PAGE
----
I enjoy a few coastal walks. A deserted museum with chatty curator. Lots of coffee, beer and usual boaty anecdotes with fellow sailors. The whole island is less than ten miles long, scattered with small hamlets of freshly painted houses and pots of flowers. Total population 6,000.

Fellow walkers & sailors
Traditional Azores windmill

After a week it’s time to move on. With a deadline for getting to England I’m not inclined to re-visit the other islands of the Azores, not this time. 

From Santa Maria it’s another 1,200 miles to southwest England, perhaps ten days or so. And, since forecasts that far ahead are unreliable in the North Atlantic, I just left, reasoning that there was bound to be a bit of bad weather somewhere along the way. Just go. Otherwise you sit around for ages waiting for that perfect moment – which never arrives – especially in early May.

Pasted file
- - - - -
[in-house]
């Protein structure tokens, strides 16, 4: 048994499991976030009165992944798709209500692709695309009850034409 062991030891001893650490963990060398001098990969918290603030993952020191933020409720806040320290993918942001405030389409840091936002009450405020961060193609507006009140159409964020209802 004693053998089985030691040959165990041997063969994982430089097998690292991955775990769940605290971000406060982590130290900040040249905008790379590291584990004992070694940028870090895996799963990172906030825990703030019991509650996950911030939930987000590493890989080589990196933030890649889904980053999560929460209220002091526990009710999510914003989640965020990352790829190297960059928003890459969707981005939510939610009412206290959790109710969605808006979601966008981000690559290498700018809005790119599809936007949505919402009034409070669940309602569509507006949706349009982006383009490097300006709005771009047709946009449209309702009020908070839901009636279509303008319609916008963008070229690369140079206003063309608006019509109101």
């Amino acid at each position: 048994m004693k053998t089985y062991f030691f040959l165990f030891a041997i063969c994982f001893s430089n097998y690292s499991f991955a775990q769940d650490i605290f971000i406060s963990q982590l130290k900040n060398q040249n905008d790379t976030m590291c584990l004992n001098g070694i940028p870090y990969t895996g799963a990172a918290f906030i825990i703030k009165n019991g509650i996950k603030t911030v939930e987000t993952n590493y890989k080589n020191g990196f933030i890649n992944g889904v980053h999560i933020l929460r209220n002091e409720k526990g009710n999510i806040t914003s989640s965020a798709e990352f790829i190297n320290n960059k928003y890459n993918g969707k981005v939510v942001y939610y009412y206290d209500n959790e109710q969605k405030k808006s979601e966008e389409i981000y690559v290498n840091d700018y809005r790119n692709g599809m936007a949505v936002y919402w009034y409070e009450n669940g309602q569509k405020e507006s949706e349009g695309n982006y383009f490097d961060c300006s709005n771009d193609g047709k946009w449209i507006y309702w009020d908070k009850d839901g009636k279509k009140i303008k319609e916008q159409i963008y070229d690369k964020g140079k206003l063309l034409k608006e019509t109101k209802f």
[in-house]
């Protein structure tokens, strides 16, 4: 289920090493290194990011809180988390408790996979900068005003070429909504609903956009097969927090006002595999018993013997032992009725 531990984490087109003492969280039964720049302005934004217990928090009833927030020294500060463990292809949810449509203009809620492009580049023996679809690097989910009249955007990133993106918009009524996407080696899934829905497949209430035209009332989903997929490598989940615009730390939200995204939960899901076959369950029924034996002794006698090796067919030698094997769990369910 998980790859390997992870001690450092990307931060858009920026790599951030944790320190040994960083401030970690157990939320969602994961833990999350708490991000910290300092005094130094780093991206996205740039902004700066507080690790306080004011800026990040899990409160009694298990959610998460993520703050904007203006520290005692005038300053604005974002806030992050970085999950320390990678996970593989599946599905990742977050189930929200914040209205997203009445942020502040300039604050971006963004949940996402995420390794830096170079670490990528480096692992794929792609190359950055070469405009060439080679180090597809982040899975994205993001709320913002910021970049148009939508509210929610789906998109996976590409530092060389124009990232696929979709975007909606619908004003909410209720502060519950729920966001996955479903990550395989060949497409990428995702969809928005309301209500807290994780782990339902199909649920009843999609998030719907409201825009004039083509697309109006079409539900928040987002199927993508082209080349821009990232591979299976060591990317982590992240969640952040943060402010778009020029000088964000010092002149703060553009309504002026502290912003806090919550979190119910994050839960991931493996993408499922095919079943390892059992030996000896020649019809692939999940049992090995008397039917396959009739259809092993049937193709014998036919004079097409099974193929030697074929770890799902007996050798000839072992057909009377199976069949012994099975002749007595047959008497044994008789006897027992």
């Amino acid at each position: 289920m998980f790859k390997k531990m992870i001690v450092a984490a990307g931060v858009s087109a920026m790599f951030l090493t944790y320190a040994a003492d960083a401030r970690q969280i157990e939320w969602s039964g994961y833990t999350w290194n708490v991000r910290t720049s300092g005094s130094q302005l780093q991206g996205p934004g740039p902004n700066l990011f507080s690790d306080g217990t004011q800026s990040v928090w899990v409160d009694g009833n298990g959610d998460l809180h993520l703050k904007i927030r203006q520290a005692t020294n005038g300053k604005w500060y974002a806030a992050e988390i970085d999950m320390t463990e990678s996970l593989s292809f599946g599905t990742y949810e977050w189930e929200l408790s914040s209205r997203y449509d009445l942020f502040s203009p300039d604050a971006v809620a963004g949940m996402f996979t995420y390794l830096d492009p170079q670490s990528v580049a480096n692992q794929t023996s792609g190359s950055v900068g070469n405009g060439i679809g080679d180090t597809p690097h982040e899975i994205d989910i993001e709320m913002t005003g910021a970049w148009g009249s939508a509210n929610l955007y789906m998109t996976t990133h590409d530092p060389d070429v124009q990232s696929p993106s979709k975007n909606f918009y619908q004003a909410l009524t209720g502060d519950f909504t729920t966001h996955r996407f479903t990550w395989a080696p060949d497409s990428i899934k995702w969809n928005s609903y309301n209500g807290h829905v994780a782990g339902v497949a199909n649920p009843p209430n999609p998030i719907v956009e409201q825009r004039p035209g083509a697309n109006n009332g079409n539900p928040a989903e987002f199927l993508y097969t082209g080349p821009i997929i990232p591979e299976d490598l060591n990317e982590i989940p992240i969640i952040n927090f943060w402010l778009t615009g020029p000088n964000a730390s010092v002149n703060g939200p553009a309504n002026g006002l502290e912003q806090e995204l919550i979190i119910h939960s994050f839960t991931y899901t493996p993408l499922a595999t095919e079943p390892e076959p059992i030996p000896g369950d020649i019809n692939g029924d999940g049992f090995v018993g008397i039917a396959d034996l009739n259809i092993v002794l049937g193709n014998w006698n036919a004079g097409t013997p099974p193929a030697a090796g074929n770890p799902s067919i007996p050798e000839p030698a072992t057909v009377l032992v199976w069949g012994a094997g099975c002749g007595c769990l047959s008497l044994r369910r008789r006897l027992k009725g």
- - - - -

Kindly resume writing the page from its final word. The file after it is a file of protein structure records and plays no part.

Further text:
In the event, weather gods were pretty amenable; my luck held, and it was a good brisk sail. Though it was hard to adjust to chilly weather, too much strong wind, big swell and two days of steady grey relentless rain, we reached the Scilly Isles in eight days.

Another choppy day in the Atlantic

Now I’m anchored at the little Scilly island of St Agnes. In a month or two it’ll be chockablock with anchored yachts, but now Henrietta is alone. This morning I find a fine cold day made fabulous with a rainbow and the screeching of overexcited oystercatchers. There are busy shag and excited guillemots diving for their breakfast too.

Peaceful empty anchorage- bliss!
Scenes from St Agnes
Ever popular Turks Head

Slowly from here I’ll head on eastwards.

6 thoughts on “Canaries to England

  1. Dear Michael,